Monday, March 4, 2013

Skirmish at East River Bridge - March 4, 1865

East River at St. Marks National Wildlife Refuge
Today marks the 148th anniversary of the Skirmish at East River Bridge, the first armed confrontation of the Natural Bridge expedition.

The U.S. Army and U.S. Navy had combined forces to launch an expedition against St. Marks and Tallahassee in Florida, as well as Thomasville in Southwest Georgia. The entire available force from Key West, Fort Myers and Cedar Key had assembled off the mouth of the St. Marks River, along with virtually every major warship assigned to blockade the Florida coastline between St. Andrew Bay and Key West.

St. Marks Lighthouse
The expedition was headed by Brigadier General John Newton, a seasoned combat officer who had served at Gettysburg and during the Atlanta Campaign. His plan was to seize the wooden bridge that spanned the East River between the St. Marks Lighthouse and Newport and then bring his main force ashore at the lighthouse for a rapid march inland. To support the army troops, a second force of around 1,000 sailors would come ashore at Port Leon on the lower St. Marks River even as the vessels of the U.S. Navy silenced the Confederate cannon at Fort Ward (formerly the Spanish fort of San Marcos de Apalache).

The weather, however, did not cooperate with the Union forces. A fog that had been hiding their ships from view suddenly lifted on the morning of March 3, 1865, forcing the vessels to head out beyond the horizon lest they be discovered by Confederate pickets. When they returned after dark that night, wind and waves caused a series of problems for them.

Site of the Skirmish at East River Bridge

Despite the problems caused by the weather, the Federals went ahead with a plan to take the vital East River Bridge. A boat party of U.S. sailors was sent up the East River to secure the bridge and capture the Confederate pickets known to be stationed there.  The bridge was captured, but the pickets got away.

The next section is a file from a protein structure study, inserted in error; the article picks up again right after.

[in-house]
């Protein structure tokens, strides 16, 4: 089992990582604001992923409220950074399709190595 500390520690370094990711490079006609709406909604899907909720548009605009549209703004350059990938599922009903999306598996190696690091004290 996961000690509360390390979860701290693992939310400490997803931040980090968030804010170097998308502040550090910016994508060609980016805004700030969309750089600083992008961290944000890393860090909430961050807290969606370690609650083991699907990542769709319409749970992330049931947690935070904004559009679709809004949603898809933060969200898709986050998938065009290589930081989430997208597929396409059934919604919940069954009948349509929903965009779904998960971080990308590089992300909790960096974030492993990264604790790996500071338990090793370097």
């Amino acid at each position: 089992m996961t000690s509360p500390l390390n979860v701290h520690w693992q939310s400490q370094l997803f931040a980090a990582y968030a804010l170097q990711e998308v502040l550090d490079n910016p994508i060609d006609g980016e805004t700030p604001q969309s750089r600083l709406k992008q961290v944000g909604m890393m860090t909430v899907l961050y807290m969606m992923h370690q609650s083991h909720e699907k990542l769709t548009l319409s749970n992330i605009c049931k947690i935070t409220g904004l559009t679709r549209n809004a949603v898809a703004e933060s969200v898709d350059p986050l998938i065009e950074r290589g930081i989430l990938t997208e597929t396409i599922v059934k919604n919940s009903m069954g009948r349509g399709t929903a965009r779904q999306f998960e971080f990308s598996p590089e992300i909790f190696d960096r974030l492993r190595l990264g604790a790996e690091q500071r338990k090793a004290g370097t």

The Southern cavalrymen stationed at East River Bridge fell back to Newport where they alerted Major William H. Milton of the situation. The Confederate officer immediately dispatched news of the attack to Tallahassee and then pushed forward with fewer than 60 men intent on retaking the bridge and denying its use to any invading force.

St. Marks Lighthouse
Meanwhile, efforts to land a force of dismounted soldiers from the 2nd Florida Cavalry (U.S.) to support the sailors at East River Bridge encountered a laundry list of problems. Darkness, shallow water and weather combined to prevent the reinforcements from coming ashore at the St. Marks Lighthouse until early on the morning of March 4, 1865.

The reinforcements were moving forward up the road connecting the lighthouse to the bridge at sunrise when Major Milton's Confederates attacked. The Union sailors initially held their ground, but Milton's men were so aggressive and kept up such a volume of fire that the Federals quickly came to believe that they were outnumbered.  In fact, with the reinforcements in sight coming up across the march, the Union force significantly outnumbered Milton's command.

East River and the St. Marks Lighthouse are now part of
St. Marks National Wildlife Refuge near St. Marks, Florida.
The Confederate major, son of Florida Governor John Milton, kept up such an aggressive attack, however, that the Federals decided to fall back to the St. Marks Lighthouse until additional U.S. soldiers could be brought ashore.  Milton and his outnumbered cavalrymen stayed on their heels, literally chasing them back to the lighthouse in a running fight.

The stage was being set for the Battle of Natural Bridge and the Confederates had quickly gotten the upper hand.

I'll post more on the events leading up to, during and after the battle over the next three days so be sure to check back often. If you would like to learn about the expedition in detail, please consider my book, The Battle of Natural Bridge, Florida:

The Battle of Natural Bridge, Florida (Book) - $17.95

The Battle of Natural Bridge, Florida (Kindle) - $9.95

You also can read more at www.exploresouthernhistory.com/nbindex.

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